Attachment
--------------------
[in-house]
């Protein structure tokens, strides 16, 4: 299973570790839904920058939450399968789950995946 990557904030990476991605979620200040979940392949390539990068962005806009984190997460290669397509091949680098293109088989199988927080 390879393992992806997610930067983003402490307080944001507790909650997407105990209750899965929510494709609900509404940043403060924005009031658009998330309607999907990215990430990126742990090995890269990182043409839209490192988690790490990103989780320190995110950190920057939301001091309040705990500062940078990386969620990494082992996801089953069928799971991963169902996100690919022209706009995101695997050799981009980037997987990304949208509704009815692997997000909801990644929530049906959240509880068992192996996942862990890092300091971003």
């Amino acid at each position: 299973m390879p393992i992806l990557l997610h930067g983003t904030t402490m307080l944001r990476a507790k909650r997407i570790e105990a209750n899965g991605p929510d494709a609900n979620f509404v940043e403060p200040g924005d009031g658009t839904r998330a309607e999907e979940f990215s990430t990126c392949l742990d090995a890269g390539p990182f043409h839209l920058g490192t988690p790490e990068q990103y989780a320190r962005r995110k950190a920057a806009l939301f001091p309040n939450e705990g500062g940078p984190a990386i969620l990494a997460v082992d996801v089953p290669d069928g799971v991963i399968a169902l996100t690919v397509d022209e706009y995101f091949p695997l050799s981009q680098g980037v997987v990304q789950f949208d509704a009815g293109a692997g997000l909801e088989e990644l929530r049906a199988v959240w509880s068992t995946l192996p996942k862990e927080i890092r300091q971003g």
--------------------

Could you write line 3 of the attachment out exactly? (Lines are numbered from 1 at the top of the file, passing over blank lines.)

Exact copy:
């Amino acid at each position: 299973m390879p393992i992806l990557l997610h930067g983003t904030t402490m307080l944001r990476a507790k909650r997407i570790e105990a209750n899965g991605p929510d494709a609900n979620f509404v940043e403060p200040g924005d009031g658009t839904r998330a309607e999907e979940f990215s990430t990126c392949l742990d090995a890269g390539p990182f043409h839209l920058g490192t988690p790490e990068q990103y989780a320190r962005r995110k950190a920057a806009l939301f001091p309040n939450e705990g500062g940078p984190a990386i969620l990494a997460v082992d996801v089953p290669d069928g799971v991963i399968a169902l996100t690919v397509d022209e706009y995101f091949p695997l050799s981009q680098g980037v997987v990304q789950f949208d509704a009815g293109a692997g997000l909801e088989e990644l929530r049906a199988v959240w509880s068992t995946l192996p996942k862990e927080i890092r300091q971003g």